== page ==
17 June 2019 Sylvie barbier
Long - time contributor to Art Earth Tech, Nafees Hamid has written a forthcoming paper for the Royal Society Open Science journal. The paper reveals ground-breaking insights into the psychology of radicalisation and terrorist violence; gained by scanning the brains of men who support a terror organisation associated with Al Qaeda. We are thrilled to share some of his findings with you.
Prior research has demonstrated the pivotal influence of ‘sacred values’ (a potent subset of moral values) in underpinning radical ideologies and the escalation to violent extremism. These values are resistant to conventional forms of moderation, compromise or negotiation and, as such, present a huge challenge to counter-radicalisation efforts based on material incentives and/or sanctions.
Artis has found that this phenomenon is directly represented in the brain, with areas normally associated with rational, utilitarian reasoning showing markedly less activity when the question of violent action in defence of these sacred values is raised.
It has also been determined that more moderate views, when expressed by peers, may help ‘dial down’ the propensity toward violent action. This again directly evidenced by observed changes in brain functioning.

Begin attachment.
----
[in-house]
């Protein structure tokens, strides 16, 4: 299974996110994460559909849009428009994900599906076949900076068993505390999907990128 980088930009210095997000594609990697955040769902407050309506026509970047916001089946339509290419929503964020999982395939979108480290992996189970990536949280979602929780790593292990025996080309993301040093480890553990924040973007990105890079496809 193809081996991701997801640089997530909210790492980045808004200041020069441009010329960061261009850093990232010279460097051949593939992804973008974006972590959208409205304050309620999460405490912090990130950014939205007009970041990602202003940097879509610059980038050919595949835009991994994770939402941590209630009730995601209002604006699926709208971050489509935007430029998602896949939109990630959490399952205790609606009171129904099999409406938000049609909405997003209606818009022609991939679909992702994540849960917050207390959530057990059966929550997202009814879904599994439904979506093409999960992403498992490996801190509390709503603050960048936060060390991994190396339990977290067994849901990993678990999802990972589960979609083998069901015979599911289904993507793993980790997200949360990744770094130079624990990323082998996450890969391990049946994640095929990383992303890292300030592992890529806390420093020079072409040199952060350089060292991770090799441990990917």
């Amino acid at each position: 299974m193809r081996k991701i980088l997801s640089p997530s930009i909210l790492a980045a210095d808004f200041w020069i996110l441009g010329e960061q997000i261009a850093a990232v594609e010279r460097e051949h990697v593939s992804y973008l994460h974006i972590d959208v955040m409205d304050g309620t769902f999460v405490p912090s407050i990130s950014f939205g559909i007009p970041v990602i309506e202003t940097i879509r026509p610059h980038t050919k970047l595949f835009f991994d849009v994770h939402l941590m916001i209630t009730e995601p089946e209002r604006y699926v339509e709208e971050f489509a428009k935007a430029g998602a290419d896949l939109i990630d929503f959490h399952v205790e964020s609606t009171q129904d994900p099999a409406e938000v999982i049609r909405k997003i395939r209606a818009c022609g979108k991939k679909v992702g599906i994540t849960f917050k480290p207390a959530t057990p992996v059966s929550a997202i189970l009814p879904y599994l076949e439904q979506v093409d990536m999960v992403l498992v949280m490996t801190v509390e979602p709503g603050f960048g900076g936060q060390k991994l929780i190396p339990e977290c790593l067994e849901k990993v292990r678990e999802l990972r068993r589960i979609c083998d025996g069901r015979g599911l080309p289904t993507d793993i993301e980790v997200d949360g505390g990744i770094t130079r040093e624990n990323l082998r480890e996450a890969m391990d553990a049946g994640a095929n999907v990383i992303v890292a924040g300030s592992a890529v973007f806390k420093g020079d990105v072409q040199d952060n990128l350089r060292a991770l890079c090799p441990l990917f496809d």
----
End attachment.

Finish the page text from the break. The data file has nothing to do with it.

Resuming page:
This helps validate ongoing efforts to incorporate the sacred values paradigm into counter-radicalisation strategies, while also indicating that a peer influence approach may be most effective in moderating extremist violence.
Global research organisation Artis International has been conducting in-depth studies into contemporary armed conflict for over a decade with a focus on the cultural and behavioural factors that drive violent extremism. The established anthropological concept of sacred values has been successfully applied in research relating to a variety of conflicts: from Israel-Palestine to the rise of ISIS.
While previous studies have shown de-radicalisation to be extremely difficult, the escalation of radical beliefs into actual violence may still be curtailed with an improved understanding of the neurocognitive underpinnings of the process.